John Borrowman, CPC
Borrowman Baker LLC
If your career focus is in business valuation, you’re in one of two categories. You’ve either already signed a non-compete agreement, or you’ll be expected to at some point.
Are they enforceable?
It seems like everyone you talk to has a different answer. We reached out to James Crumlin, Jr., an attorney specializing in employment-related litigation with Bone McAllester Norton PLLC, in Nashville, TN.
Borrowman: When you’re being asked to sign a non-compete agreement it goes without saying that you should turn to an attorney, right?
Crumlin: Yes, you should. And you don’t want to rely on your former college roommate who now practices law three states away. You want an attorney who practices employment law in your state and, preferably, one who practices in your jurisdiction so as to be familiar with how courts have ruled.
Borrowman: How should you start to look at the non-compete so you can better evaluate it?
Crumlin: The first thing I would take a look at is the time, place, and manner of the non-compete provision; meaning how long does the non-compete provision last if you leave your employer, what are the geography prohibitions, as well as the manner and how it restricts you. Does it mean you can’t compete in the same industry? Does it mean you can’t go after the same clients? Those are all things you want to consider when you’re trying to decide whether to sign.
Borrowman: Once you’ve taken a closer look, where do you begin to seek out negotiating points?
Crumlin: The first negotiating point would be the time restriction. Some employers will put one year or two years. I’ve seen non-compete provisions as long as five years. You want to negotiate to less than a year, or to get it removed altogether. Though most employers will stand pretty firm on having some time restriction.
Most agreements define “place” as a particular radius from your employer’s place of business. A twenty-five mile radius may not sound like a lot. However, if your employer’s office is downtown in a mid-sized city, that twenty-five mile radius can block you out of the market altogether.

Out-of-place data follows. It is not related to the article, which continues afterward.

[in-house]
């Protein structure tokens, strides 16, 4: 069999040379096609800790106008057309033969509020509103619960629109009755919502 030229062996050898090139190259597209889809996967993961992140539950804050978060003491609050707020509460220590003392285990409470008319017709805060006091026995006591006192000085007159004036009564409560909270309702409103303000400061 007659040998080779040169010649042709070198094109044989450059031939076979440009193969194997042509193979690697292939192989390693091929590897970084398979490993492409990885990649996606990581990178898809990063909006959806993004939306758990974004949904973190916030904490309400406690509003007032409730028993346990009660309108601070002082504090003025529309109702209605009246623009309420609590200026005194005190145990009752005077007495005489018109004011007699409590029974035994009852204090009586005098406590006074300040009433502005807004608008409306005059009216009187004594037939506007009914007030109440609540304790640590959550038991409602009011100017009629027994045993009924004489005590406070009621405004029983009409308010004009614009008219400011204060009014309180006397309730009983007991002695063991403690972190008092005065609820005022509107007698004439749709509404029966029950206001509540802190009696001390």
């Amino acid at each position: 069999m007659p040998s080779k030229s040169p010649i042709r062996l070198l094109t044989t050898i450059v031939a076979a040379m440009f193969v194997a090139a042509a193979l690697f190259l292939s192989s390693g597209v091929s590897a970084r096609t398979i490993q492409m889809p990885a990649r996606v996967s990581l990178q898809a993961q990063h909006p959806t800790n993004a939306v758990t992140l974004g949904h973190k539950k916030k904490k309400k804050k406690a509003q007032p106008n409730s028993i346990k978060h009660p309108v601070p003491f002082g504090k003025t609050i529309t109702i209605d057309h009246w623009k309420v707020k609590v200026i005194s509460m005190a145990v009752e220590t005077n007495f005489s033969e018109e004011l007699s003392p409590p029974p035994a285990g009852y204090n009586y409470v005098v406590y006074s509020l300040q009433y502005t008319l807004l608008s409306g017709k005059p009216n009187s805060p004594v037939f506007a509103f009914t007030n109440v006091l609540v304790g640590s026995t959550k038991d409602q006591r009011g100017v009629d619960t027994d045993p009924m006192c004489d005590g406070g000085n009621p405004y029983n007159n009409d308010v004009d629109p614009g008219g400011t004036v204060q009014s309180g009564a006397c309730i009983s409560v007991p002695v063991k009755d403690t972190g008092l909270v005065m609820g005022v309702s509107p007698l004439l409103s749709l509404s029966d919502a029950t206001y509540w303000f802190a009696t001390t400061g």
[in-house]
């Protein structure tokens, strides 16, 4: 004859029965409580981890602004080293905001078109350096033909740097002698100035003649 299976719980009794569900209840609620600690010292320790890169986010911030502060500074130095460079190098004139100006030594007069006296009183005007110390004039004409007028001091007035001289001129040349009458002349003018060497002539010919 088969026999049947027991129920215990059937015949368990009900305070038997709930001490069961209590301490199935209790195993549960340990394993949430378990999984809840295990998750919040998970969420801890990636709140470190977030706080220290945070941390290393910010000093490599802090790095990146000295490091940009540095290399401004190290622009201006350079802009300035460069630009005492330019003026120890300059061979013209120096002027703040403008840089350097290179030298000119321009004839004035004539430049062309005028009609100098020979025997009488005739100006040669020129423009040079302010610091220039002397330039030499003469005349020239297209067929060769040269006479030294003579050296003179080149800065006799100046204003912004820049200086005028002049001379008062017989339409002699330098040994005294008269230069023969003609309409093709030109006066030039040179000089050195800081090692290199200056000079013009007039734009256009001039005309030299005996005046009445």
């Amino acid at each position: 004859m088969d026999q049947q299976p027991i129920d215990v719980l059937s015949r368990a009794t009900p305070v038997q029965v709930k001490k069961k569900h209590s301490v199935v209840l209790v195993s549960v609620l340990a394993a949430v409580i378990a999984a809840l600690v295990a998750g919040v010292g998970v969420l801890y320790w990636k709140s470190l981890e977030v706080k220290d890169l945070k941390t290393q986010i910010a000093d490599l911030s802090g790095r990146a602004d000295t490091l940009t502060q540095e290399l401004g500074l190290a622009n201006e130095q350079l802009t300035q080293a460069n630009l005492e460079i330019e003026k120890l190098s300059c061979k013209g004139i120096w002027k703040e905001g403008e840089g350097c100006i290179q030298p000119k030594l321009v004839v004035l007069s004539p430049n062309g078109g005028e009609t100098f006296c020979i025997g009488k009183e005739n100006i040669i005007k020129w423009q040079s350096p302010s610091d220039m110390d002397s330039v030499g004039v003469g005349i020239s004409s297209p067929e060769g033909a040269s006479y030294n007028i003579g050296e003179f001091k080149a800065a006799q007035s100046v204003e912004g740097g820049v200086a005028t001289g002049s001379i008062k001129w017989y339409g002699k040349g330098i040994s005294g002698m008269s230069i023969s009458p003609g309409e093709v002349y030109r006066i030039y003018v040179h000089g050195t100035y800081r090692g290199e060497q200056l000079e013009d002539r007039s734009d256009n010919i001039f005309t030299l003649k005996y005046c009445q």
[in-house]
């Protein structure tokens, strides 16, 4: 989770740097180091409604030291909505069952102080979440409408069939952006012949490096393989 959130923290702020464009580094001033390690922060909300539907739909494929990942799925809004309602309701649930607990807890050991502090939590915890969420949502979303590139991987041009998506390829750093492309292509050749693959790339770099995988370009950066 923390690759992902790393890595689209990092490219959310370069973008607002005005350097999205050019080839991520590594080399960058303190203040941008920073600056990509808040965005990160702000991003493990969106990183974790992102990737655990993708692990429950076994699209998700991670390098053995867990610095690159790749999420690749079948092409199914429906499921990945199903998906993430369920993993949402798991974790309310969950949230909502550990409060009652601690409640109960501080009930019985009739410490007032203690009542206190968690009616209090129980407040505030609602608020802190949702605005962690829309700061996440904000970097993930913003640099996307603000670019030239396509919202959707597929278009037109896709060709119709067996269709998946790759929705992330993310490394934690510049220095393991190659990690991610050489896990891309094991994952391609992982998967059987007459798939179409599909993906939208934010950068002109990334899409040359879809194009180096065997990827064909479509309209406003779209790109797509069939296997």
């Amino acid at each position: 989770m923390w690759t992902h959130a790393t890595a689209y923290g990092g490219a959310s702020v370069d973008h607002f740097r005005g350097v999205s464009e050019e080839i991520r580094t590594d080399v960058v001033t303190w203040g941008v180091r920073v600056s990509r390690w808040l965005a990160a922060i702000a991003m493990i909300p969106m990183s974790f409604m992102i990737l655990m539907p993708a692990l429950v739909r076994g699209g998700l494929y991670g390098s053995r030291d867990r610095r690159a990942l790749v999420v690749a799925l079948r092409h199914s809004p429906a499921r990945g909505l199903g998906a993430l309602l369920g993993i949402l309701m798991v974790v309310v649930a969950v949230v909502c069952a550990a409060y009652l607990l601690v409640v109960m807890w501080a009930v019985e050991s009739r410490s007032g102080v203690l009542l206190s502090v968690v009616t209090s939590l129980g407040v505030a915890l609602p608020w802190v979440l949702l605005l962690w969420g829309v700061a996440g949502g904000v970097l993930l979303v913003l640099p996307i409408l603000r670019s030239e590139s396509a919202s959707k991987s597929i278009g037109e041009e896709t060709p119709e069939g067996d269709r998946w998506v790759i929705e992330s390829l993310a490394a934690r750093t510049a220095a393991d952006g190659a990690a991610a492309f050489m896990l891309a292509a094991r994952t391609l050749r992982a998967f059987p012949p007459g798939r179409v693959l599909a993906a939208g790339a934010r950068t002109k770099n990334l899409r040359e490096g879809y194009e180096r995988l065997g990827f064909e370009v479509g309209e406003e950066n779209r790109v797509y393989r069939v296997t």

When it comes to “manner”, you want to be able to maintain access to your own contacts. If you bring your contacts with you to a new job, you can sometimes negotiate a “carve-out” that protects your access to those contacts should you leave the employer. Contacts you make while you’re at this new employer can be tricky. On the one hand, you made the contacts. On the other, you made the contacts while using your employer’s brand. This is where time, place and manner converge. For example, you might try to negotiate one length of time for the overall non-compete and a separate – perhaps longer – length of time regarding contacts you make while at the employer.
Borrowman: It’s easy to assume that the more onerous the restrictions, the less enforceable the agreement. Is there a correlation?
Crumlin: Not necessarily. Some courts will enforce the time, place and manner restrictions and some won’t. Some courts might say that twenty-five miles is okay. Some might say that ten miles is too much. That’s why you really need to take a look at the agreements on a case-by-case basis. When considering whether a covenant is reasonable, the Court usually weighs four factors: (1) consideration supporting the covenant; (2) the threatened danger to the employer in the absence of the covenant; (3) the economic hardship imposed on the employee by the covenant; (4) whether the covenant is inimical to the public interest. When considering the reasonableness of time and territorial limits, the Court requires that they must be no greater than necessary to protect the business interest of the employer. A higher level of scrutiny is applied when public policy issues are implicated by a covenant.
Borrowman: Let’s say that you leave an employer where you’ve had a non-compete agreement. What ammunition does your employer have that he can use?
Non-compete agreements usually provide your employer with a range of options. First, there are actual damages, which refer to revenue the employer actually lost when you violated the agreement. Second, your employer can seek nominal damages, which recognize that you did violate the agreement, but the violation wasn’t that bad. Last, an employer may seek liquidated damages, which can be quite steep and are usually intended as a disincentive to leave. Some agreements also provide for injunctive relief which could force you to find a different line of work.
Borrowman: Is the non-compete agreement really enforceable when the only consideration in the contract is “you get to keep your job”?
Crumlin: The employer will likely argue that the consideration is “we’re going to give you a job”, or “you get to work for us”. Again, this is a question that only the Court can answer.
Borrowman: In the end, it just comes down to a decision sign or not. Right?
Crumlin: Right. Because the basic answer to all these questions is: It depends.